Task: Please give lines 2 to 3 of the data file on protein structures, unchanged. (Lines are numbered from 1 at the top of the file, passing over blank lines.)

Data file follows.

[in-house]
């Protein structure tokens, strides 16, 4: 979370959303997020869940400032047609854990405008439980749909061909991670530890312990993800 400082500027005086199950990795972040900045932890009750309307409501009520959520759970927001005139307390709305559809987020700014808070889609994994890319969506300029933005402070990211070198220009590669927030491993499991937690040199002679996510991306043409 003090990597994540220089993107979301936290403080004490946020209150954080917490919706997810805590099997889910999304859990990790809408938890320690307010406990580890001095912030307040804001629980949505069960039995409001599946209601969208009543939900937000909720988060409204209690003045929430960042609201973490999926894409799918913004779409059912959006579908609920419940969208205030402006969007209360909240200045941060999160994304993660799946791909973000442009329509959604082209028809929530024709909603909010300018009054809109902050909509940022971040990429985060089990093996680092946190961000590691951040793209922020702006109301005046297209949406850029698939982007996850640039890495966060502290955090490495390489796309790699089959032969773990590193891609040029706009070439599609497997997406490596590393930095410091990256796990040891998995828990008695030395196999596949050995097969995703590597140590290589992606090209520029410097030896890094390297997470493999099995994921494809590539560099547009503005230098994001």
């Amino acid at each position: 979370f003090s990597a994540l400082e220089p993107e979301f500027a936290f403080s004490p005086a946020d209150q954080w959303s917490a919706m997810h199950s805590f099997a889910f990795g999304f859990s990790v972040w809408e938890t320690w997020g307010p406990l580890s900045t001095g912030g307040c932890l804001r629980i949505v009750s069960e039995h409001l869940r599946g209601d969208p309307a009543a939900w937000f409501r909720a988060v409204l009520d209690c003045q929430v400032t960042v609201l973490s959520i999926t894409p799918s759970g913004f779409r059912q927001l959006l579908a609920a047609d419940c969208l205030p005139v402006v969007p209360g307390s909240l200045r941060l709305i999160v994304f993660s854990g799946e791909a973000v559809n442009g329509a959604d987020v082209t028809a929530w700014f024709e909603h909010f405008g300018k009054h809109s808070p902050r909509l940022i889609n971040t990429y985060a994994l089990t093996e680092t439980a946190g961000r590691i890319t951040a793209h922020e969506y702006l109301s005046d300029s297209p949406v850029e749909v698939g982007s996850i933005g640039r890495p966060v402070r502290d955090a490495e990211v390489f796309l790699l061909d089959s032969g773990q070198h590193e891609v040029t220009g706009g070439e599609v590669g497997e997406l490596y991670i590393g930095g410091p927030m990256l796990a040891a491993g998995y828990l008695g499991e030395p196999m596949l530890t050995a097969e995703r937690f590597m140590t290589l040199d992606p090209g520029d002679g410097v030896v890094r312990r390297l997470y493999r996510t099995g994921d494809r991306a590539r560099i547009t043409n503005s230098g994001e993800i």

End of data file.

């Protein structure tokens, strides 16, 4: 979370959303997020869940400032047609854990405008439980749909061909991670530890312990993800 400082500027005086199950990795972040900045932890009750309307409501009520959520759970927001005139307390709305559809987020700014808070889609994994890319969506300029933005402070990211070198220009590669927030491993499991937690040199002679996510991306043409 003090990597994540220089993107979301936290403080004490946020209150954080917490919706997810805590099997889910999304859990990790809408938890320690307010406990580890001095912030307040804001629980949505069960039995409001599946209601969208009543939900937000909720988060409204209690003045929430960042609201973490999926894409799918913004779409059912959006579908609920419940969208205030402006969007209360909240200045941060999160994304993660799946791909973000442009329509959604082209028809929530024709909603909010300018009054809109902050909509940022971040990429985060089990093996680092946190961000590691951040793209922020702006109301005046297209949406850029698939982007996850640039890495966060502290955090490495390489796309790699089959032969773990590193891609040029706009070439599609497997997406490596590393930095410091990256796990040891998995828990008695030395196999596949050995097969995703590597140590290589992606090209520029410097030896890094390297997470493999099995994921494809590539560099547009503005230098994001």
């Amino acid at each position: 979370f003090s990597a994540l400082e220089p993107e979301f500027a936290f403080s004490p005086a946020d209150q954080w959303s917490a919706m997810h199950s805590f099997a889910f990795g999304f859990s990790v972040w809408e938890t320690w997020g307010p406990l580890s900045t001095g912030g307040c932890l804001r629980i949505v009750s069960e039995h409001l869940r599946g209601d969208p309307a009543a939900w937000f409501r909720a988060v409204l009520d209690c003045q929430v400032t960042v609201l973490s959520i999926t894409p799918s759970g913004f779409r059912q927001l959006l579908a609920a047609d419940c969208l205030p005139v402006v969007p209360g307390s909240l200045r941060l709305i999160v994304f993660s854990g799946e791909a973000v559809n442009g329509a959604d987020v082209t028809a929530w700014f024709e909603h909010f405008g300018k009054h809109s808070p902050r909509l940022i889609n971040t990429y985060a994994l089990t093996e680092t439980a946190g961000r590691i890319t951040a793209h922020e969506y702006l109301s005046d300029s297209p949406v850029e749909v698939g982007s996850i933005g640039r890495p966060v402070r502290d955090a490495e990211v390489f796309l790699l061909d089959s032969g773990q070198h590193e891609v040029t220009g706009g070439e599609v590669g497997e997406l490596y991670i590393g930095g410091p927030m990256l796990a040891a491993g998995y828990l008695g499991e030395p196999m596949l530890t050995a097969e995703r937690f590597m140590t290589l040199d992606p090209g520029d002679g410097v030896v890094r312990r390297l997470y493999r996510t099995g994921d494809r991306a590539r560099i547009t043409n503005s230098g994001e993800i």